Abstract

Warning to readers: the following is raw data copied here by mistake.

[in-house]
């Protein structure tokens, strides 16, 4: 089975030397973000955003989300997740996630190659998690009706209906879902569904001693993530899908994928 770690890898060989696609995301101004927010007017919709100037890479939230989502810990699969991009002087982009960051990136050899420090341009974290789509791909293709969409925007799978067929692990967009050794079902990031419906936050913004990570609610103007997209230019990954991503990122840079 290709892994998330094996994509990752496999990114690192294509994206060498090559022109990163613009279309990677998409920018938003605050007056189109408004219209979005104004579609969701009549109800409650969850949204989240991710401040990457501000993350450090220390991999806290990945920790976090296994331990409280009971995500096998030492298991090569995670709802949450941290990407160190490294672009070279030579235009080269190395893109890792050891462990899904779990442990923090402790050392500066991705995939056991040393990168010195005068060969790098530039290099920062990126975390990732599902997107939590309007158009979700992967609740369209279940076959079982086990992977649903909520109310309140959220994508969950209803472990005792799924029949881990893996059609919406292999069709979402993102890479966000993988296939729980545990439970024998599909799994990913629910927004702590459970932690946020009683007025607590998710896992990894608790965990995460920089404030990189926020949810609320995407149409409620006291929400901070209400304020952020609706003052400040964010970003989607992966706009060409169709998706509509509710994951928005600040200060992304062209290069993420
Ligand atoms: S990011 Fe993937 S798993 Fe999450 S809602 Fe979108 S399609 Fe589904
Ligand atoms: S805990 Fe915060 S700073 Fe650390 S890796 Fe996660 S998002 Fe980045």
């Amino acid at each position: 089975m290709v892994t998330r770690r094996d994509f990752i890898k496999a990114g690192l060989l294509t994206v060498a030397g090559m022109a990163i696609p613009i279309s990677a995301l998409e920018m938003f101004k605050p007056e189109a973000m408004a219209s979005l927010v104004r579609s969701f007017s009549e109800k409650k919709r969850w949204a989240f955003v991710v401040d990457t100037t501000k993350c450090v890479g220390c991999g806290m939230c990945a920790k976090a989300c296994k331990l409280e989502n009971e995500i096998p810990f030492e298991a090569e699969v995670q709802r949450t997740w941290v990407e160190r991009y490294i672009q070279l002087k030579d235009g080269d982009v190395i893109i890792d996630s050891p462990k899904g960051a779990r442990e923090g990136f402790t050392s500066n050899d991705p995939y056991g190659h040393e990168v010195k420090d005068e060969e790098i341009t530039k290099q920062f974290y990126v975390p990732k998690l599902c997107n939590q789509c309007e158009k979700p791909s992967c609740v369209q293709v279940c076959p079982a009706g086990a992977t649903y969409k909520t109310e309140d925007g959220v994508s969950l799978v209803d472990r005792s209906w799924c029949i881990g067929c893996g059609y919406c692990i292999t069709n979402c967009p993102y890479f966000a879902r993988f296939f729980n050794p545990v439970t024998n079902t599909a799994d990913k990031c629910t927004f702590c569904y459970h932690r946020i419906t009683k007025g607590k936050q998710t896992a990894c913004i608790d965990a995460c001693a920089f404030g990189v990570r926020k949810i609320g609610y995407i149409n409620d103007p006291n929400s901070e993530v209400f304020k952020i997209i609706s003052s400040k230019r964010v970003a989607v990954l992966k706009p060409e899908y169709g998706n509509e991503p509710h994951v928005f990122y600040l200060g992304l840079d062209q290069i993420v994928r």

The catechol O-methyltransferase (COMT) gene—encoding an enzyme that is essential for the degradation of dopamine (DA) in prefrontal cortex (PFC)—contains a single nucleotide polymorphism (val/met) important for cognition. According to the tonic–phasic hypothesis, individuals carrying the low-enzyme-activity allele (met) are characterized by enhanced tonic DA activity in PFC, promoting sustained cognitive representations in working memory. Val carriers have reduced tonic but enhanced phasic dopaminergic activity in subcortical regions, enhancing cognitive flexibility. We tested the tonic–phasic DA hypothesis by dissociating sustained and transient brain activity during performance on a 2-back working memory test using mixed blocked/event-related functional magnetic resonance imaging. Participants were men recruited from a random sample of the population (the Betula study) and consisted of 11 met/met and 11 val/val carriers aged 50 to 65 years, matched on age, education, and cognitive performance. There were no differences in 2-back performance between genotype groups. Met carriers displayed a greater transient medial temporal lobe response in the updating phase of working memory, whereas val carriers showed a greater sustained PFC activation in the maintenance phase. These results support the tonic–phasic theory of DA function in elucidating the specific phenotypic influence of the COMT val158met polymorphism on different components of working memory.

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